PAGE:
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Mapping Me


Why the asylum procedure in Greece needs to do more to recognize the specific needs of survivors of torture.

This article was written by a member of the Survivors² Advocacy Group in Greece, whose members are all current and former beneficiaries of MSF’s rehabilitation clinic for victims of torture in Athens.

By Justice*
The lady gave me a bad look when I walked into my asylum interview. She looked at me like ‘here is another one – another black with the same story’. She did not know I was a survivor of torture. Nobody knows from just looking – we are invisible. You cannot see the map of our lives…

1) Ear
I lost hearing in this ear when the men abusing my mother hit me with a gun. I was very young. They raped her in front of me. She was on her period. I thought they were killing her when I saw all the blood. I stood up to fight them but they just hit me – BANG – on the head. Blood was coming from my nose and ears. I passed out. I remember one man standing in the corner, watching everything, just smoking a cigarette.

I felt ashamed to say this in front of the lady from the Greek Asylum Service (GAS). I cried when I told her this part of my story. I thought she would be sympathetic but she was not. I remember it very well: she just turned the other way like she did not care. She was not interested. It made me feel like I should share less, not more of my story. I did not know then how important this would be.

2) Arms
These arms saved 14 people from drowning. We took the balloon boat from Turkey. We began at 8pm – it was completely dark. It became clear we were going to sink. There were only two other men onboard – one man had one arm, the other man was very, very fat. The rest were all ladies, old women, kids. I paddled non-stop for 7 hours. I did not break. I think if it the kids were not crying then I would not have been able to do it. I thought we would die but the only option was to go on. All I knew was that I would not go back home. I thought my arms would fall off.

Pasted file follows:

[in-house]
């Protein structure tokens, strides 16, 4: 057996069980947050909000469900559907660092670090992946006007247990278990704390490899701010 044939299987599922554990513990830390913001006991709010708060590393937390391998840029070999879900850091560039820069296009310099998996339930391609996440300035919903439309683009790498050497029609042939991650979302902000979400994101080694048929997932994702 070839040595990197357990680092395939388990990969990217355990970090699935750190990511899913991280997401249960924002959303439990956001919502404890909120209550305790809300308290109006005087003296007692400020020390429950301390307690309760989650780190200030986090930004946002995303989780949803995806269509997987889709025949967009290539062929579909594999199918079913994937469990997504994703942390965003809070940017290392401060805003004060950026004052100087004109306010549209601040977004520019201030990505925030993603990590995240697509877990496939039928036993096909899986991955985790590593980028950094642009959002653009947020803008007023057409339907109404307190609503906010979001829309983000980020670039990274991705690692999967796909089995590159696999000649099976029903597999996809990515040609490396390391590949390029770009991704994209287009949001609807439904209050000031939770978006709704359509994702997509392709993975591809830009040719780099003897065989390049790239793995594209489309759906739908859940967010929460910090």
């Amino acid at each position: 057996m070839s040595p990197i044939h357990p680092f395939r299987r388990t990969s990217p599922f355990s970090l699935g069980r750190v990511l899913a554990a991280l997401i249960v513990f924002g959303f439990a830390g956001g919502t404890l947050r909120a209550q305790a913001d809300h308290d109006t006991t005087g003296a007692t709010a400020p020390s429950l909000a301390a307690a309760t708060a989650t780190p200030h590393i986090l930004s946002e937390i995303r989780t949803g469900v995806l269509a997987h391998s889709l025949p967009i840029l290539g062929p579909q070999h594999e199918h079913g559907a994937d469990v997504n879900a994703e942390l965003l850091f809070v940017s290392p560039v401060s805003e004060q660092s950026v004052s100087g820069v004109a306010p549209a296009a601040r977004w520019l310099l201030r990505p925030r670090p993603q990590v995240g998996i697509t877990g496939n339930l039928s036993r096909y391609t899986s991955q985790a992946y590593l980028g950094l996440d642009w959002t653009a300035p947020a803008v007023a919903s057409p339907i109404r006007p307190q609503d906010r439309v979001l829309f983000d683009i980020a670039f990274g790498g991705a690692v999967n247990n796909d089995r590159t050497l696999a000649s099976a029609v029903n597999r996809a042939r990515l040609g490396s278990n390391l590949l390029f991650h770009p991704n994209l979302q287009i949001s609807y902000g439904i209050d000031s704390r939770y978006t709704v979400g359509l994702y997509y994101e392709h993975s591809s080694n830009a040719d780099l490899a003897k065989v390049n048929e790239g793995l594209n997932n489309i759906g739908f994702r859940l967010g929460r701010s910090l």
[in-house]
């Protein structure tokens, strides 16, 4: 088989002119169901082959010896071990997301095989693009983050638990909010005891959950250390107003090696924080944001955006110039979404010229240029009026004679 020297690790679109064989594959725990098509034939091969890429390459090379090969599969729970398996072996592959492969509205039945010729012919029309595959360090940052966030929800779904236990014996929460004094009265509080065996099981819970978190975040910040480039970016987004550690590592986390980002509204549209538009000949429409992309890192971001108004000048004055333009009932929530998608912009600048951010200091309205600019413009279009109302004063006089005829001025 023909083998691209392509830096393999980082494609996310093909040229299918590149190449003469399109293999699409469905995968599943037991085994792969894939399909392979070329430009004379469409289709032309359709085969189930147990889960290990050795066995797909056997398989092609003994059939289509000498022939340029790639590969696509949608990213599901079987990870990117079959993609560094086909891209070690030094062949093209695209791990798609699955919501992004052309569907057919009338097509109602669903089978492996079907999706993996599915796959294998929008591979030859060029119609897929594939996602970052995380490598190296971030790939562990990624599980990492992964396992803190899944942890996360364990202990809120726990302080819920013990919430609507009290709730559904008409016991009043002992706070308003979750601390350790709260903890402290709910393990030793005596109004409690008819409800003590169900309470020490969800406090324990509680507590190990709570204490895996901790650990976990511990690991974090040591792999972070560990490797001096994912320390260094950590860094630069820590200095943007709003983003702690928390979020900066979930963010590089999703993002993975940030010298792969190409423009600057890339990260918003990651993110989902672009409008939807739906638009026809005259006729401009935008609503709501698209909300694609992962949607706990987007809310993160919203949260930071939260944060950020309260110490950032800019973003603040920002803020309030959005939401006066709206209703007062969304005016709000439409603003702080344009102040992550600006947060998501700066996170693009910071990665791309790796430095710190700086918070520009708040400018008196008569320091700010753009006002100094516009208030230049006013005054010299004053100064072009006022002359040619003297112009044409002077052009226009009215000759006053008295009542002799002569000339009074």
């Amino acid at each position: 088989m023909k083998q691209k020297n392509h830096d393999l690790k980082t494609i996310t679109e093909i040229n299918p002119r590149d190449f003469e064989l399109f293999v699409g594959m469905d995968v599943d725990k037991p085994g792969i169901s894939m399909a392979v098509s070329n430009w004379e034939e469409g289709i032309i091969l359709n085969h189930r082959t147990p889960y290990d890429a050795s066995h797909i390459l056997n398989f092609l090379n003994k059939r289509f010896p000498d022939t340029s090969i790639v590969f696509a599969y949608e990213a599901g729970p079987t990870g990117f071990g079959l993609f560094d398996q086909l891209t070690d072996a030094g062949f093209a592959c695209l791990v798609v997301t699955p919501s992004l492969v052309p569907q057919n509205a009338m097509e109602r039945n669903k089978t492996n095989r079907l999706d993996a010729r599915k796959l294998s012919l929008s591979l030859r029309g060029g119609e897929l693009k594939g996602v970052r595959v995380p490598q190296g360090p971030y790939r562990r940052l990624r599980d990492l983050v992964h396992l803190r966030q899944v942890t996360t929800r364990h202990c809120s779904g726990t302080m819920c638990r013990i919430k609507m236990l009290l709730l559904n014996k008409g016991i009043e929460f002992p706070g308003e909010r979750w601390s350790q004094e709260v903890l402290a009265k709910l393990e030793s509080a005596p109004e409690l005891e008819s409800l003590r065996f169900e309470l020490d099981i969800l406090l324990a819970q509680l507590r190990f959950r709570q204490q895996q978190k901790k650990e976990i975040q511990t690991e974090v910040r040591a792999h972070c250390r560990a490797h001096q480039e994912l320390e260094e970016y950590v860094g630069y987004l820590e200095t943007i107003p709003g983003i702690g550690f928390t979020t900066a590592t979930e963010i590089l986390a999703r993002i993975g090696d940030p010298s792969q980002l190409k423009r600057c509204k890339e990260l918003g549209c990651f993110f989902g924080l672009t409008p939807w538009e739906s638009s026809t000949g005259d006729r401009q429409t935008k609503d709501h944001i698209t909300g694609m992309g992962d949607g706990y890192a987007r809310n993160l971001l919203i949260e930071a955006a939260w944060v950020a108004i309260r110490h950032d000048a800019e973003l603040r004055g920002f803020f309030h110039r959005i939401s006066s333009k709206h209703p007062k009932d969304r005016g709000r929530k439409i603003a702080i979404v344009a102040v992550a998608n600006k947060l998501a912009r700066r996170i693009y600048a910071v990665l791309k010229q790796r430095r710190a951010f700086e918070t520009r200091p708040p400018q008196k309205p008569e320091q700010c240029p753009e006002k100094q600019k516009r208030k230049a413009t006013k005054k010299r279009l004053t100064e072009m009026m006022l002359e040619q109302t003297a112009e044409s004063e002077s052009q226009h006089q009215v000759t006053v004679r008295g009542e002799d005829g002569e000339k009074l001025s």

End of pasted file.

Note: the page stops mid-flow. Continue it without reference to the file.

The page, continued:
We did not speak about this experience in the asylum interview. I guess it was not relevant to them. But I think the GAS need to understand some of the traumatic things survivors have faced on the way to Greece. These things also affect our ability to share our experiences in the interview. We have been traumatized by many things – not just the torture. 

3) Back
I was taken to a military training camp. I was put in a tent with four other men. On the first night, they held me down and did very bad things to me. They were in their uniform. I screamed for hours. I was sweating with fear. The next day I reported it to my superiors. They beat me with canes. My back turned red. I understand now that it was all organized: they were trying to break me. They wanted to use my shame to make me do other things for them.

When I went for my asylum interview I saw many people in uniform. Straight away, my head was full of questions. What do they want? Did they know the guys that tortured me? Are they working together? If I tell them what happened will they just do the same to me? Torture destroys your trust in people but especially your trust in authorities. I understand they need policemen at the asylum centre but the GAS should explain the difference between the police and the people doing the interview.

4) Hair
Now I have beautiful hair but after my asylum rejection it became horrible. After the rejection, everything came back to me – all the stress, all the memories, all the fear that I would be sent back to my torturers. My hair became very long, very dirty, smelling very bad. I did not wash it or comb it. I would not go outside. I locked myself away. I was thinking to kill myself. I was ready. I wanted to sleep, to go silently like on a phone: ‘Do Not Disturb’.

I think it must be very difficult for anybody to get this rejection. But for survivors of torture it can be really, really bad. I was very, very badly damaged by this. The rejection felt like I was being tortured all over again. I think the GAS need to understand the impact of what happens when you tell a survivor that they’re torture didn’t really happen.    

5) Mouth
Torture is like having a disease inside you. The shame eats away at you. They torture you because they want to silence you. I only understand now that the only way to treat this is to speak out about it. When I joined the Survivors2 Advocacy Group it was the first time I realized I was not alone. Now I want to speak out for all of us, not just for me. I want change for all survivors.

My asylum interview was the first time I told anybody my story. But it was very different to sharing it with the other guys in the Survivors Squared group. I had no preparation. I had no support. I had no information about what was going to happen. I did not feel comfortable. I was also sharing my story with someone who had no idea about torture. I remember showing her wounds on my body and she just ignored them. I think GAS need to have a better understanding of what torture is. I think GAS need to create the right environment so that people feel comfortable to share their experiences. Only then can we have justice in the asylum procedure.

*Interviewed by MSF victims of torture team. The author’s name has been changed to protect their identity.